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Is That Bad Review a Good Idea?

Aug 1, 2017, 00:00 AM by Natalie Johnson
Customer reviews carry a lot of weight with other customers (or would-be customers). Five-star reviews can bring floods of news customers, while negative reviews can bury a small business...

 

Customer reviews carry a lot of weight with other customers (or would-be customers). Five-star reviews can bring floods of news customers, while negative reviews can bury a small business.

 

It’s tempting to fire off a scathing review when you’ve had a bad experience—and it’s almost too easy to do it while still steaming. But think twice before you write that bad review in the heat of the moment—especially if it’s not true. Companies are fighting back and winning lawsuits when false statements made on social media have hurt their business.

 

A wedding photographer in Texas recently won a $1 million suit against a disgruntled couple whose negative review collapsed her business. Initially pleased with her services, the bride’s attitude changed over a contractual dispute, and the newlywed couple claimed the photographer was “holding their photos hostage.” The court ruling found the claims false and therefore defamatory.

 

And defamation isn’t “free speech.”

 

Various online review sites like Yelp have stepped up to champion the First-Amendment rights of consumers to freely post their reviews—good and bad—because it is good for other potential customers (and obviously for their own review-based business). The federal government agrees, and the Consumer Review Fairness Act became law last December, meaning that even if a business contract contains a non-disparagement clause, consumers nationwide have the right to leave negative reviews if it accurately reflects their opinion and experience.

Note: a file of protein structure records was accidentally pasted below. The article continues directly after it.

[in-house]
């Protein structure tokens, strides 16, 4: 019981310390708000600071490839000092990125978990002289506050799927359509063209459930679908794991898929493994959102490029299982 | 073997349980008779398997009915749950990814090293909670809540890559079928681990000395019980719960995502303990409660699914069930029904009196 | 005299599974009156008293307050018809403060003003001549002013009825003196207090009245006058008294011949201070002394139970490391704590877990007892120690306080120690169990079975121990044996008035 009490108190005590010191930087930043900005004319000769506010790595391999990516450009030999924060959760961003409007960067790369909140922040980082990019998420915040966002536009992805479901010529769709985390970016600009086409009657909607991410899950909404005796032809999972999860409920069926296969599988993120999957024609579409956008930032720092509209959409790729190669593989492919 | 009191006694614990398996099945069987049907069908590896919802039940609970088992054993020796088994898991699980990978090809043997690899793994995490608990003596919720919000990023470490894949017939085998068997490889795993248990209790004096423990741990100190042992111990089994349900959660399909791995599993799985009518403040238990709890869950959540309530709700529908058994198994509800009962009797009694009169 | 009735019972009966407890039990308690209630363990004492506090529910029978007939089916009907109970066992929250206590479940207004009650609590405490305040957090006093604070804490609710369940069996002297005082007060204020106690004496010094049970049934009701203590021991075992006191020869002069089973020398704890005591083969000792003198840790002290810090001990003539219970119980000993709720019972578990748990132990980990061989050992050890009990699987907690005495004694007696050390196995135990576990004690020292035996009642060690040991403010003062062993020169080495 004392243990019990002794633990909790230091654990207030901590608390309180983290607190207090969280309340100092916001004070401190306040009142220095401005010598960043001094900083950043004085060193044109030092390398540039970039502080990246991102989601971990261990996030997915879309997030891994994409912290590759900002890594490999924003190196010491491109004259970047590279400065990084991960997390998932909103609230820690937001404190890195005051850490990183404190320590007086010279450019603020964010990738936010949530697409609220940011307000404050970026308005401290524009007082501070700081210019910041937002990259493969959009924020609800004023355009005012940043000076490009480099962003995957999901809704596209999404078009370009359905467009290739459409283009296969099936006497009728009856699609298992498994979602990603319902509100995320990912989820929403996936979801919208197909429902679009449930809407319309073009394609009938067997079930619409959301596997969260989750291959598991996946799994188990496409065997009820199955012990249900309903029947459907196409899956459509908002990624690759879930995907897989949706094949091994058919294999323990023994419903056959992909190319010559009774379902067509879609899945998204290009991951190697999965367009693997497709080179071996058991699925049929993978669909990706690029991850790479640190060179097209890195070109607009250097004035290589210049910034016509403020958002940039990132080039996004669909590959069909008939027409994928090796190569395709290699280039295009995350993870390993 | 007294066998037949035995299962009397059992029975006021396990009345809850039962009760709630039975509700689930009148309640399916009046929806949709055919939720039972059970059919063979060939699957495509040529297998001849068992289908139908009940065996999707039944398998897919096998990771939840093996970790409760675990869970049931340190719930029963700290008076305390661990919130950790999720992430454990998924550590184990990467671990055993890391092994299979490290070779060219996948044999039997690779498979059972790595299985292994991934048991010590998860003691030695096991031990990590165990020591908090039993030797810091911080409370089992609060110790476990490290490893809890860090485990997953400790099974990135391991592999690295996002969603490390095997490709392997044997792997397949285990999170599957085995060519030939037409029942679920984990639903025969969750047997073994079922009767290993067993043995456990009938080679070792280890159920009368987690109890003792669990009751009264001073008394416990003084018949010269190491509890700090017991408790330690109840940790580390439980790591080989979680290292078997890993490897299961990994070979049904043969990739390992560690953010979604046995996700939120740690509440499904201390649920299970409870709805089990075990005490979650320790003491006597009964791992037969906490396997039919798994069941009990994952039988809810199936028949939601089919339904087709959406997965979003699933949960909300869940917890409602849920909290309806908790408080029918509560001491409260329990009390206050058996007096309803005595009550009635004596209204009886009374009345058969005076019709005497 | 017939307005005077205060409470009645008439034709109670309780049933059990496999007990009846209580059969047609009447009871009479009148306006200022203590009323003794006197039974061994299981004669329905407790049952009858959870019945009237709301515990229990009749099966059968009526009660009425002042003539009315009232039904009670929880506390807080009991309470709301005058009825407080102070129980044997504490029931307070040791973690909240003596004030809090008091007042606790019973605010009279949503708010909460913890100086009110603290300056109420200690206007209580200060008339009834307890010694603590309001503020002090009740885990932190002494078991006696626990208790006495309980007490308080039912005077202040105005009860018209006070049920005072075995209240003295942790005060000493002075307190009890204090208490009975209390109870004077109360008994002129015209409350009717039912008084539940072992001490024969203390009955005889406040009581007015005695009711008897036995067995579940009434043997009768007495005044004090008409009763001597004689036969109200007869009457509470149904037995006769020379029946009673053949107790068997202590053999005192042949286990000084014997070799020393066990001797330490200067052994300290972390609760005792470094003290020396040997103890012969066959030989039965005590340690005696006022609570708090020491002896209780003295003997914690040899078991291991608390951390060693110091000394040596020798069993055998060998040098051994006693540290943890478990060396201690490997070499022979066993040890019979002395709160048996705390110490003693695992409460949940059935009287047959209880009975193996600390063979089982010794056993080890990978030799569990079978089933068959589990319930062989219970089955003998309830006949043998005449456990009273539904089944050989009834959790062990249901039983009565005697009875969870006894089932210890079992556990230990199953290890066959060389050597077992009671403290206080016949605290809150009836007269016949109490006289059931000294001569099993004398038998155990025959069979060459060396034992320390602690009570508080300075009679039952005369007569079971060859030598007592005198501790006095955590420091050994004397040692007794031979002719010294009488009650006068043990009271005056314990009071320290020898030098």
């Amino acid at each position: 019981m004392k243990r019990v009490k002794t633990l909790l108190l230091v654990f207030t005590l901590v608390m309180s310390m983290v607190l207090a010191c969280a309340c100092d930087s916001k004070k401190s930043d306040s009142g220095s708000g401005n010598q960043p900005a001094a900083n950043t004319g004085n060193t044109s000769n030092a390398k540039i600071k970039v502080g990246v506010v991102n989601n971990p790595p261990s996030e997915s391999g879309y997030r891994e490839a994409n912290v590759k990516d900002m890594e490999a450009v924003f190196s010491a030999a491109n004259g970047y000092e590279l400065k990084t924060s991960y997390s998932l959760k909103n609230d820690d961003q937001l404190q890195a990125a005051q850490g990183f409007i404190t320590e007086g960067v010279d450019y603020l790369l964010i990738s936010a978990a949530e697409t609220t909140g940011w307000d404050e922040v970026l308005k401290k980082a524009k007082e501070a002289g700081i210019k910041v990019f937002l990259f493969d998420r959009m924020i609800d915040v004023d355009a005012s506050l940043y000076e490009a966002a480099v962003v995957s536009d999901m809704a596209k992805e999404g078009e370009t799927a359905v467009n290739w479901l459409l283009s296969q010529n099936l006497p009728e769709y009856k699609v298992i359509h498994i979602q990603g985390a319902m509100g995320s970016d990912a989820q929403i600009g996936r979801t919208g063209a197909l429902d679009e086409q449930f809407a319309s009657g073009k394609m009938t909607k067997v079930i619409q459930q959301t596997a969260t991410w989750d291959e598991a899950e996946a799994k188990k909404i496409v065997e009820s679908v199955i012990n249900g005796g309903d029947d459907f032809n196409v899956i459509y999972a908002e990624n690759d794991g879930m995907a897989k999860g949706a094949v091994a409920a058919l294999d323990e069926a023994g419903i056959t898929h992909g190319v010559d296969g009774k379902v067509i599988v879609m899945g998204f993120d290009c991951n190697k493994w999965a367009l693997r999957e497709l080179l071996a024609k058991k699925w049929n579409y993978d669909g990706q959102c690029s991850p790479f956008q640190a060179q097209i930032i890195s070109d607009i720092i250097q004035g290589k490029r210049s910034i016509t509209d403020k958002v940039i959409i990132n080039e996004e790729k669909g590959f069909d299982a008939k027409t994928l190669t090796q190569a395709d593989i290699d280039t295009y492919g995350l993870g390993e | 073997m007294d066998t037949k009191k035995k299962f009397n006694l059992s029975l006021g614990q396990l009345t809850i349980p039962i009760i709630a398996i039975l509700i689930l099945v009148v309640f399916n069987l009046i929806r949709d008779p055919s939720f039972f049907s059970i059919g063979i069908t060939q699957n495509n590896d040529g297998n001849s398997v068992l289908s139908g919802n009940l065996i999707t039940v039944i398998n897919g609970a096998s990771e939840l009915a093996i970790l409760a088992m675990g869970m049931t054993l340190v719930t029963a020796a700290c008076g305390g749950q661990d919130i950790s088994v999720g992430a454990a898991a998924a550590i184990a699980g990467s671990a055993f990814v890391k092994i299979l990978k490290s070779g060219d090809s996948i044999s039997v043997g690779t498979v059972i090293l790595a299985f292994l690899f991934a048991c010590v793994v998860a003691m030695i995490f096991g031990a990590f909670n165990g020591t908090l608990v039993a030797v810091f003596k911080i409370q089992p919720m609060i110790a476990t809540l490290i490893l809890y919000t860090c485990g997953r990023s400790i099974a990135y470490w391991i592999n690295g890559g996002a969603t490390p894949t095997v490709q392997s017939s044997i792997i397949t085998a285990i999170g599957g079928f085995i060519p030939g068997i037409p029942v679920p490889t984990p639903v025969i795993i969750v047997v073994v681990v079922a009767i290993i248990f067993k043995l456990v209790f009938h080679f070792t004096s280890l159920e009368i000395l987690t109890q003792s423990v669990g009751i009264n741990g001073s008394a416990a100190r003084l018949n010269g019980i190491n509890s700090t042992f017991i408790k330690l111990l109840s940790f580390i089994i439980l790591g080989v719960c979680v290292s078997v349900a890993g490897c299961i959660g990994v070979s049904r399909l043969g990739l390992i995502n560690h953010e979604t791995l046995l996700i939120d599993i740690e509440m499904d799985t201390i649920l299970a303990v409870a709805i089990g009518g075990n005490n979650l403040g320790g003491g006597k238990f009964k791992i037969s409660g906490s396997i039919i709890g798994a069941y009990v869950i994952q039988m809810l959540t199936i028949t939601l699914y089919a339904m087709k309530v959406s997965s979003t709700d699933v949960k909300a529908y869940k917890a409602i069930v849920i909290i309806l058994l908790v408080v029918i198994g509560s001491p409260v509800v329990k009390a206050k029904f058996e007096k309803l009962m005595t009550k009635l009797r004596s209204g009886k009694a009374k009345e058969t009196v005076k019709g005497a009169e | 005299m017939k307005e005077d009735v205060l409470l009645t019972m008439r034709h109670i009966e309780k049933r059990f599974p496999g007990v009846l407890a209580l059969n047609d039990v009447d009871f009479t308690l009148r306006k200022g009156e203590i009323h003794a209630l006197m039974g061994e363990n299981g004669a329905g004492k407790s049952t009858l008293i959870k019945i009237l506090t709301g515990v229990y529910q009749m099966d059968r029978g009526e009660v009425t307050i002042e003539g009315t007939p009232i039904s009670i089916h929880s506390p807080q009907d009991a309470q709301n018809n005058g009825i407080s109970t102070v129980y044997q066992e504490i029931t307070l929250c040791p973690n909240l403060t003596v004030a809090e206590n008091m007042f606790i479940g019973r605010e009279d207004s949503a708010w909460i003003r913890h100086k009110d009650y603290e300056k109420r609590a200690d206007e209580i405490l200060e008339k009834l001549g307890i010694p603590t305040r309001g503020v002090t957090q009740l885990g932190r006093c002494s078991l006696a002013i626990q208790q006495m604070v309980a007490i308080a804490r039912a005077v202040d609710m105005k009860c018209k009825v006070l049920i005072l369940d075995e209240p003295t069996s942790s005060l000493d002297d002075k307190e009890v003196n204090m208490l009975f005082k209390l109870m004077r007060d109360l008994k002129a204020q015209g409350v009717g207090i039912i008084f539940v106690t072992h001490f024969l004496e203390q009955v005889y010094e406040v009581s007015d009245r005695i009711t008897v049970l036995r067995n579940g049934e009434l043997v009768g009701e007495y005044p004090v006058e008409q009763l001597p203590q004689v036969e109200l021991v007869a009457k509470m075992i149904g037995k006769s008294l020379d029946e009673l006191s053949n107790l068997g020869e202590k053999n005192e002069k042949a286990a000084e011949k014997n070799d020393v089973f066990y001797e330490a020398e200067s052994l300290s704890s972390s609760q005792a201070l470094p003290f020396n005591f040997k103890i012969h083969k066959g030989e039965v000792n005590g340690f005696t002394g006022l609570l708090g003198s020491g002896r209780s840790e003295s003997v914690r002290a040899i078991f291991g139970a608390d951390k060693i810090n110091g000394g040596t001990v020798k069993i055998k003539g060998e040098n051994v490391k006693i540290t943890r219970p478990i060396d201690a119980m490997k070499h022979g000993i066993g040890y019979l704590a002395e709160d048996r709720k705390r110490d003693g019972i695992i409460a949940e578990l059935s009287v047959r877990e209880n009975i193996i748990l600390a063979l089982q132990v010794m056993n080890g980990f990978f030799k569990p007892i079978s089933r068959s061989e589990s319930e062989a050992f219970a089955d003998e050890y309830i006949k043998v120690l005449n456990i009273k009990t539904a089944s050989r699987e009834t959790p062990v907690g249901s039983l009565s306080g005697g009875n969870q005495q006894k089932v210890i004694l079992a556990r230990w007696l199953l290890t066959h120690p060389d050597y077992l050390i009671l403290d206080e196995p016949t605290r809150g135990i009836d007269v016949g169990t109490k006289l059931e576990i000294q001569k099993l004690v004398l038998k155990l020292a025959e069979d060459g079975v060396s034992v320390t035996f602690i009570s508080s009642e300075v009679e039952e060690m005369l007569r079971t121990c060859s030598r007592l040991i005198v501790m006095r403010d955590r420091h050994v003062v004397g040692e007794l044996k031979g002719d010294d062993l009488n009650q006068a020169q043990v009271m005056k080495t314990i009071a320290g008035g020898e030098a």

But even this legislation doesn’t protect reviewers who make false statements about a company, claiming them as fact(s), with the intent (or result) of hurting their business. In other words, even if you’ve genuinely had a bad experience, lying opens you up to a lawsuit. If the company can prove it, they can be awarded thousands, or even millions. Is “venting” worth it?

 

Also consider the effect on the business—especially a small business. A handful of staff and employees, all trying to earn a living (companies are made up of people too). Can your issue or concern be addressed calmly, perhaps in person, seeking a resolution? Even if it can’t, is the grievance important enough to air publicly—even if it can greatly harm the company’s future? If not, maybe it’s better left unpublished—or can be carefully composed later when anger or frustration has decreased.

 

Ultimately, there are a number of reasons to consider your words carefully before posting online reviews.

 

  • It’s public—anyone can read it, and it may never “go away.” Readers will judge the company, yes, but they may also judge you based on your words. Don’t say anything you will regret later, whether personally or professionally.
  • Inflammatory comments can start a firestorm of comments on well-trafficked websites. Consider whether you want to ignite controversial conversation.
  • It should be your opinion. Your personal opinion is covered under free speech. But if you claim “facts” that, well, aren’t facts, you open yourself up to trouble.
  • Be truthful. Sometimes the truth hurts—and you may genuinely have been wronged. But if the truth is padded with lies (or there is no truth in the statement), that’s libel, and you can be sued.

 

Online reviews are a valuable resource for consumers, but sometimes we don’t realize how much power a review can hold. So, think twice before you leave that review, and use your power wisely. And also, be quick to leave positive reviews to help support small businesses trying to grow and serve a wider audience.